The fantasy industry has named its 2021 picks for the Rotisserie Hall of Fame: Ryan Braun and Hanley Ramirez.
Eligibility for the Roto Hall is based on lifetime and peak Rotisserie dollar earnings, and number of times ranked within the top 15 batters or pitchers during the player’s career. There is no subjectivity or “character clause.” The only criteria are whether a player helped fantasy teams win championships during his career.
Unlike the BBWAA, there is no waiting period for Roto Hall induction. If a player meets all the other criteria, he can be inducted as soon as he officially retires.
Here are descriptions of the Roto Hall’s two new members:
Inducted with: Milwaukee Brewers (4th inductee with this team)
No. years in Majors: 14
Career 5×5 earnings: $383
Average annual earnings, career: $27
Average annual earnings, peak: $32
No. years in top 15: 6
Braun hit the ground running in 2007, putting up six consecutive Top 15, $30-plus seasons. His peak year was 2011, when he batted .332, with 33 HR and 33 SB, good for $47 in earnings and the MVP award. He followed up with a $46 season the next year, thanks to 41 HR, 30 SB and a .319 BA.
Braun finished just one season shy of qualifying for the Rotisserie Gold Hall. He met all of the other Roto value benchmarks but needed 15 years in the majors.
Inducted with: Florida Marlins (2nd inductee with this team)
No. years in Majors: 14
Career 5×5 earnings: $319
Average annual earnings, career: $23
Average annual earnings, peak: $28
No. years in top 15: 5
Ramirez also accrued most of his career value right out of the gate, earning $30 or more in his first five seasons in the bigs. His peak year was 2007 in which he hit .332 with 29 HR and 52 stolen bases, earning $45.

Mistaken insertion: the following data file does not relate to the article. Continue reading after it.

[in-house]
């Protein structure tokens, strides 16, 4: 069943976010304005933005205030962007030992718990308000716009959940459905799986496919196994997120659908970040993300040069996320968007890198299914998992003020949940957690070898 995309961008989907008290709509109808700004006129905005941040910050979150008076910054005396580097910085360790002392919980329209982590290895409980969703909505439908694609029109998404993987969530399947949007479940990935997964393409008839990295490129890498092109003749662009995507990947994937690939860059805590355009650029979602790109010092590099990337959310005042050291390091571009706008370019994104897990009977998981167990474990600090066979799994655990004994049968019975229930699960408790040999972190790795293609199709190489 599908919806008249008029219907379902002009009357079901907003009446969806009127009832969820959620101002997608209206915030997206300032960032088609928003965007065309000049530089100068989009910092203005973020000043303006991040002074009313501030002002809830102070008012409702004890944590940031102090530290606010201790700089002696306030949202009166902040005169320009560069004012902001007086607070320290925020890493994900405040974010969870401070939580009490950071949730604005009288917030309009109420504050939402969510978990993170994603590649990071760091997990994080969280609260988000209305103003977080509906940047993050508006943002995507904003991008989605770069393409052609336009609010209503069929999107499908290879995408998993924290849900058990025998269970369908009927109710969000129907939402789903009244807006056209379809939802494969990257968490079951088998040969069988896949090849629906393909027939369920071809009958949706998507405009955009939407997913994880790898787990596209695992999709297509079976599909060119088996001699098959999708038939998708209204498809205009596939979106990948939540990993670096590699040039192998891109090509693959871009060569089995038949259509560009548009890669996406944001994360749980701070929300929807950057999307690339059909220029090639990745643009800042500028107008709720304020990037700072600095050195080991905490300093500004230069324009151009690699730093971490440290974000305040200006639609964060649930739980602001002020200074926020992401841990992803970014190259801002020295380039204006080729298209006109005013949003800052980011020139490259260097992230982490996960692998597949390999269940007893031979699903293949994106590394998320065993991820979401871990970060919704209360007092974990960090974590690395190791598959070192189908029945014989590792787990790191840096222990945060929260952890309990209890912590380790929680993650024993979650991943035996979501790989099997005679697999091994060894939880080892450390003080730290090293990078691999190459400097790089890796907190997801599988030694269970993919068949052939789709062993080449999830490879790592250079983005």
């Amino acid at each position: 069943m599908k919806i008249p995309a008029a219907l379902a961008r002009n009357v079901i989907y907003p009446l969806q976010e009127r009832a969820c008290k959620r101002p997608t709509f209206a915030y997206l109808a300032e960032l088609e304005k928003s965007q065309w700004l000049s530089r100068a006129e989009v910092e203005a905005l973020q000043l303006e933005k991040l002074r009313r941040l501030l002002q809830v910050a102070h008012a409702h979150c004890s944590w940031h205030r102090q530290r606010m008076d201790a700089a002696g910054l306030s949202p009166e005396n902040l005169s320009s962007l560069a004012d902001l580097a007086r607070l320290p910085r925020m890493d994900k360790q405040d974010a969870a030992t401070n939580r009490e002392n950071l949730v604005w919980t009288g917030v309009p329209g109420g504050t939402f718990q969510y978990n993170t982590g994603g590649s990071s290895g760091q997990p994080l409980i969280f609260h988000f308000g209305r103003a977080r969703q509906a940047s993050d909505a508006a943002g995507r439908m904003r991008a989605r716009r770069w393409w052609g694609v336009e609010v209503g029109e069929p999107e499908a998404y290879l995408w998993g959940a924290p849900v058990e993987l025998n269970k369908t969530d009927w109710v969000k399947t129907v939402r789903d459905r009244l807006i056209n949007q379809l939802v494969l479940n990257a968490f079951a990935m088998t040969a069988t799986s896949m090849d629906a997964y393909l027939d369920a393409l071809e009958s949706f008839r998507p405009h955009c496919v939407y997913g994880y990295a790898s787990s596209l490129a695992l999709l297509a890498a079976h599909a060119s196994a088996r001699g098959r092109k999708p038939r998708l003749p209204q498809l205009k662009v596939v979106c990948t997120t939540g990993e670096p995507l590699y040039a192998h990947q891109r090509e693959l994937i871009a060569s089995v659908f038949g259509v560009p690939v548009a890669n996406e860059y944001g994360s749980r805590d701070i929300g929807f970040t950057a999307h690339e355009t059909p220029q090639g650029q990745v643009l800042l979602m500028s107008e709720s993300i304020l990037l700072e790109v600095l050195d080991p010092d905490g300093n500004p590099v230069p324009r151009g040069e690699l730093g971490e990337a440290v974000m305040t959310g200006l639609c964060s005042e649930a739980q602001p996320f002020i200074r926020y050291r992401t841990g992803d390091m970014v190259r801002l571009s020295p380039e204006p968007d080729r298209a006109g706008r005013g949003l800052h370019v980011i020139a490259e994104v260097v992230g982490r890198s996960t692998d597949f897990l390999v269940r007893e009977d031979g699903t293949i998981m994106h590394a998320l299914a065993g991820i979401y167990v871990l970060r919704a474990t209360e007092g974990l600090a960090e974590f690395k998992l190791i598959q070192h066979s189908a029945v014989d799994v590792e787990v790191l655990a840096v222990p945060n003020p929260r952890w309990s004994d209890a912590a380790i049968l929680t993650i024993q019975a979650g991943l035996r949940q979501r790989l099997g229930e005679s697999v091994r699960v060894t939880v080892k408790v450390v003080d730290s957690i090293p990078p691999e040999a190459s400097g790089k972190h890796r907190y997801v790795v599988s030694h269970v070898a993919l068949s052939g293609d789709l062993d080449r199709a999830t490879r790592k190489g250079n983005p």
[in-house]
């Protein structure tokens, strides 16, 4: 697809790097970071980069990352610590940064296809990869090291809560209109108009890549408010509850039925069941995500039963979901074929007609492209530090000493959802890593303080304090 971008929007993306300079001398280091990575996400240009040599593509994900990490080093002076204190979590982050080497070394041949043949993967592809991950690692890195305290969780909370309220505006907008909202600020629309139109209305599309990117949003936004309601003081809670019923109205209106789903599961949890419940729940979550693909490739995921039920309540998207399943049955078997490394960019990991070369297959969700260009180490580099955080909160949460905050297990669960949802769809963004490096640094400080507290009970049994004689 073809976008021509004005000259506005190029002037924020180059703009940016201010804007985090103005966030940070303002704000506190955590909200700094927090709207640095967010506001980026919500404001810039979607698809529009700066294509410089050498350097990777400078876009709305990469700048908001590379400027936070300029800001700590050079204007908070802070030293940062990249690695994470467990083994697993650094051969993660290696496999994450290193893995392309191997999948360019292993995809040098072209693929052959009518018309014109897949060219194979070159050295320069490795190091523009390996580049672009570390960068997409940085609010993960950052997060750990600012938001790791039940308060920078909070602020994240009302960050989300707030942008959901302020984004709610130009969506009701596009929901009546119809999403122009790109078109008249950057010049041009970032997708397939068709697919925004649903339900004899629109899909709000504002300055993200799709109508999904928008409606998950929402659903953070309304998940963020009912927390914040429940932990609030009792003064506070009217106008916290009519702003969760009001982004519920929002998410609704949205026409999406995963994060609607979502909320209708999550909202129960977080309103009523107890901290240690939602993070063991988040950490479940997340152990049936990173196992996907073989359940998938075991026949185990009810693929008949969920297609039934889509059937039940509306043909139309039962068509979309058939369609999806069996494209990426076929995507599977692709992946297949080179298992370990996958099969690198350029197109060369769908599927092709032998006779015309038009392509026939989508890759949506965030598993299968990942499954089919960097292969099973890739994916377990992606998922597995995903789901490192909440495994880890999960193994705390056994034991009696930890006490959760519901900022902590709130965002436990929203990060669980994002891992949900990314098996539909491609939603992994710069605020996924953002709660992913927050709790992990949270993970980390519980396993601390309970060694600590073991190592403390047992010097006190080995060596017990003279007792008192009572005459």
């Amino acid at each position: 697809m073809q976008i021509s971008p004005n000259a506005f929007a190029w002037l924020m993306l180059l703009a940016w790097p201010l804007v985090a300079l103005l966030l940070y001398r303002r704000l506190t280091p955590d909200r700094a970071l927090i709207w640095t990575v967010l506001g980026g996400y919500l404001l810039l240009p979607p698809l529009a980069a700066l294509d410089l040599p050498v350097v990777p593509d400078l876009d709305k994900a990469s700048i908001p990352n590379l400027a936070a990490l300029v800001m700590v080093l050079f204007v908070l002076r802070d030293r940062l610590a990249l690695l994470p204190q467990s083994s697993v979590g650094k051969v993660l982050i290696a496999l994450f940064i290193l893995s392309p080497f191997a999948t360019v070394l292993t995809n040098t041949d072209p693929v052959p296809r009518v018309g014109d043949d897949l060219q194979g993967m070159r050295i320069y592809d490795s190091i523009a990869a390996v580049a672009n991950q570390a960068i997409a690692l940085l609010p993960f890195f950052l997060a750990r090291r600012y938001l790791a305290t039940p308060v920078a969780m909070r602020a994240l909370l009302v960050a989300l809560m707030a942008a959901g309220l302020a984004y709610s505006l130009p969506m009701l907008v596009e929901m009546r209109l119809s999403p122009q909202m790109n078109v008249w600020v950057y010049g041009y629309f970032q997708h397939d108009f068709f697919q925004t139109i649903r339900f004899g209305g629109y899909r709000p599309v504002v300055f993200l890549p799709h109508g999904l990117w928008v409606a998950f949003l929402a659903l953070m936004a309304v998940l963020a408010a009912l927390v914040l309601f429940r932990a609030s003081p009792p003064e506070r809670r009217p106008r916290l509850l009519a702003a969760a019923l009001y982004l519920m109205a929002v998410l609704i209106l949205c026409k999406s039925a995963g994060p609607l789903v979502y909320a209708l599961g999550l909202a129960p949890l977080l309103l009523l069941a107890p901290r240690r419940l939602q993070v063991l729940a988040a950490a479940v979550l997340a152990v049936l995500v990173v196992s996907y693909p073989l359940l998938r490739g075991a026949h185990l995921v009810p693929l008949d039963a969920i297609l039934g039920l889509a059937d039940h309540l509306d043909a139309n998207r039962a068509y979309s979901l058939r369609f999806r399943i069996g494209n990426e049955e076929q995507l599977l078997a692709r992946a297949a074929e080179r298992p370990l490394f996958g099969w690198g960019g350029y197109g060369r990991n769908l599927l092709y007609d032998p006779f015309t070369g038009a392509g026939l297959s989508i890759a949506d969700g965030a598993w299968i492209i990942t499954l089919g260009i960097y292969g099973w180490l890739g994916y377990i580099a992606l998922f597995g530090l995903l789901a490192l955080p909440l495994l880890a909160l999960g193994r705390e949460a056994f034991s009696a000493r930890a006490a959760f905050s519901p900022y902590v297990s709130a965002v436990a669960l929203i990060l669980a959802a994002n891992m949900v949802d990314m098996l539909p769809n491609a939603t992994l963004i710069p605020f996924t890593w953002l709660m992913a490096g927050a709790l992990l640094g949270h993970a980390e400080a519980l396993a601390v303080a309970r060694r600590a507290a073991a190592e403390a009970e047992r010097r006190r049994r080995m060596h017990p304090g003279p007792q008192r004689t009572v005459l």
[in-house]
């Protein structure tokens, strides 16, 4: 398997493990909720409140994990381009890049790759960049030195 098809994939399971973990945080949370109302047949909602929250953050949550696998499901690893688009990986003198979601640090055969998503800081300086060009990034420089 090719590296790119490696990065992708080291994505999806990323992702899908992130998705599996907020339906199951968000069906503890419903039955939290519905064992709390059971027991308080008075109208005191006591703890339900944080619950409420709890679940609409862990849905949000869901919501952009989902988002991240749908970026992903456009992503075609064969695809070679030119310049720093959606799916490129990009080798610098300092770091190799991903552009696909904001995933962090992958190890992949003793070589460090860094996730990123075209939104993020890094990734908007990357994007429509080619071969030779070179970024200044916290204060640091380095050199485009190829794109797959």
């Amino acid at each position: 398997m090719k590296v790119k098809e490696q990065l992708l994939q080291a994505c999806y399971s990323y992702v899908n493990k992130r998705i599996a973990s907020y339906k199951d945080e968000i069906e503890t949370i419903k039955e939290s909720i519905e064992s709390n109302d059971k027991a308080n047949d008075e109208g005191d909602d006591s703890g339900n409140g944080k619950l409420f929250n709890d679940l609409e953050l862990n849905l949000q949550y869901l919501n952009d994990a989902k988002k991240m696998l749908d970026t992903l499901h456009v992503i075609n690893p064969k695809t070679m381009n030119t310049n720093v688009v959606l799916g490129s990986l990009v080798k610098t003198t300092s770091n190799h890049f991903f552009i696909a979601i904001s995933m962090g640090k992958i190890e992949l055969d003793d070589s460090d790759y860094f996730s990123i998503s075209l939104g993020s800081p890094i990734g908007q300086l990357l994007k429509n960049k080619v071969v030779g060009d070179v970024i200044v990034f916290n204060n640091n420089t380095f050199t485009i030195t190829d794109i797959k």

Injuries marred his career after that initial run. He posted only two seasons of 600-plus plate appearances from 2011-2019, but he exhibited elite productivity whenever he was in the lineup.
Several recent retirees who missed induction:
As much as Buster Posey was well respected and had several excellent seasons, he fell short of the benchmarks necessary for Roto Hall induction. His average annual earnings were just $17, and only $19 during his peak seasons. His $208 in career earnings were not close to the $300 needed for consideration. Melky Cabrera ($15/$18,$220), Jay Bruce ($14/$18/$189), Kyle Seager ($16/$17/$176) and Jon Lester ($11/$17/$172) were also not nearly close enough to be in the conversation.
Here are some tidbits about current players on the path to probable Hall consideration. (See Statistics and Rankings page.)
Albert Pujols’ added $7 to his career earnings and is now at $579, firmly holding the No. 4 spot on the All-Time list. Miguel Cabrera is now at $519 and jumped to 6th overall, passing Ken Griffey, Jr. ($511) and Greg Maddux ($512) this year.
There are no other active players with even $400 in current earnings, and only three with even $350: Clayton Kershaw ($389), Robinson Cano ($387) and Mike Trout ($356).